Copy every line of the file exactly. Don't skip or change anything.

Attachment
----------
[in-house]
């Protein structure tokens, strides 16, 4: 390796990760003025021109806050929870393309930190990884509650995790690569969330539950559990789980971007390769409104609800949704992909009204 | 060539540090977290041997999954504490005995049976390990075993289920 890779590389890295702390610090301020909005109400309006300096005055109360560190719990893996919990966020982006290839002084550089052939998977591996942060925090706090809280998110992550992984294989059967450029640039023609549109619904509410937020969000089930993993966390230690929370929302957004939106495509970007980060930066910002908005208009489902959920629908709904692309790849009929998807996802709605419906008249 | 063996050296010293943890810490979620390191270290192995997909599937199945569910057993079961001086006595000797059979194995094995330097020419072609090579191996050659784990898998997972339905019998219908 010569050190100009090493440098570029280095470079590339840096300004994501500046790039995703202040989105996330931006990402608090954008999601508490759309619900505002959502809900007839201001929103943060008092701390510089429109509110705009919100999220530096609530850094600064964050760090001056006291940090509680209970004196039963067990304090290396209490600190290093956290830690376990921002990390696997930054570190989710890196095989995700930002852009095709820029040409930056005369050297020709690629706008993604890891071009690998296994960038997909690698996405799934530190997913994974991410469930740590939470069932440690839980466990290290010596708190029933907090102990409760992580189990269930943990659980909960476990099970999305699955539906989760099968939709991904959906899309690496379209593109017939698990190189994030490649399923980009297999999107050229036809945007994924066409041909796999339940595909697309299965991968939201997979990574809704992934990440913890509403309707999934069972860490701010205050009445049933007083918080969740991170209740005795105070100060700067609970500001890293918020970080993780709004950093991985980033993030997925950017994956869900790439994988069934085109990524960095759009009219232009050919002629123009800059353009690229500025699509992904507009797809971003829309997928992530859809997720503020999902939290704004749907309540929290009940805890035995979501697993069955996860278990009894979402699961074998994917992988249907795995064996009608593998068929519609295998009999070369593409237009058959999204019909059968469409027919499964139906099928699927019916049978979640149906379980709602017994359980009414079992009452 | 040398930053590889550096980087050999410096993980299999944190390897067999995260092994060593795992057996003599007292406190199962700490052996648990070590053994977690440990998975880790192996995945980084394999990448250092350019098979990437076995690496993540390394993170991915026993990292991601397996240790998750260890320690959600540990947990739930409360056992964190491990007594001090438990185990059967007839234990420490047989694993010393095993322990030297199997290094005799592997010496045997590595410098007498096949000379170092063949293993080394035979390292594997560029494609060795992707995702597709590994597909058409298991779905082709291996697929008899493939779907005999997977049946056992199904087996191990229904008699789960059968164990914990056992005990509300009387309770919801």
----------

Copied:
[in-house]
């Protein structure tokens, strides 16, 4: 390796990760003025021109806050929870393309930190990884509650995790690569969330539950559990789980971007390769409104609800949704992909009204 | 060539540090977290041997999954504490005995049976390990075993289920 890779590389890295702390610090301020909005109400309006300096005055109360560190719990893996919990966020982006290839002084550089052939998977591996942060925090706090809280998110992550992984294989059967450029640039023609549109619904509410937020969000089930993993966390230690929370929302957004939106495509970007980060930066910002908005208009489902959920629908709904692309790849009929998807996802709605419906008249 | 063996050296010293943890810490979620390191270290192995997909599937199945569910057993079961001086006595000797059979194995094995330097020419072609090579191996050659784990898998997972339905019998219908 010569050190100009090493440098570029280095470079590339840096300004994501500046790039995703202040989105996330931006990402608090954008999601508490759309619900505002959502809900007839201001929103943060008092701390510089429109509110705009919100999220530096609530850094600064964050760090001056006291940090509680209970004196039963067990304090290396209490600190290093956290830690376990921002990390696997930054570190989710890196095989995700930002852009095709820029040409930056005369050297020709690629706008993604890891071009690998296994960038997909690698996405799934530190997913994974991410469930740590939470069932440690839980466990290290010596708190029933907090102990409760992580189990269930943990659980909960476990099970999305699955539906989760099968939709991904959906899309690496379209593109017939698990190189994030490649399923980009297999999107050229036809945007994924066409041909796999339940595909697309299965991968939201997979990574809704992934990440913890509403309707999934069972860490701010205050009445049933007083918080969740991170209740005795105070100060700067609970500001890293918020970080993780709004950093991985980033993030997925950017994956869900790439994988069934085109990524960095759009009219232009050919002629123009800059353009690229500025699509992904507009797809971003829309997928992530859809997720503020999902939290704004749907309540929290009940805890035995979501697993069955996860278990009894979402699961074998994917992988249907795995064996009608593998068929519609295998009999070369593409237009058959999204019909059968469409027919499964139906099928699927019916049978979640149906379980709602017994359980009414079992009452 | 040398930053590889550096980087050999410096993980299999944190390897067999995260092994060593795992057996003599007292406190199962700490052996648990070590053994977690440990998975880790192996995945980084394999990448250092350019098979990437076995690496993540390394993170991915026993990292991601397996240790998750260890320690959600540990947990739930409360056992964190491990007594001090438990185990059967007839234990420490047989694993010393095993322990030297199997290094005799592997010496045997590595410098007498096949000379170092063949293993080394035979390292594997560029494609060795992707995702597709590994597909058409298991779905082709291996697929008899493939779907005999997977049946056992199904087996191990229904008699789960059968164990914990056992005990509300009387309770919801």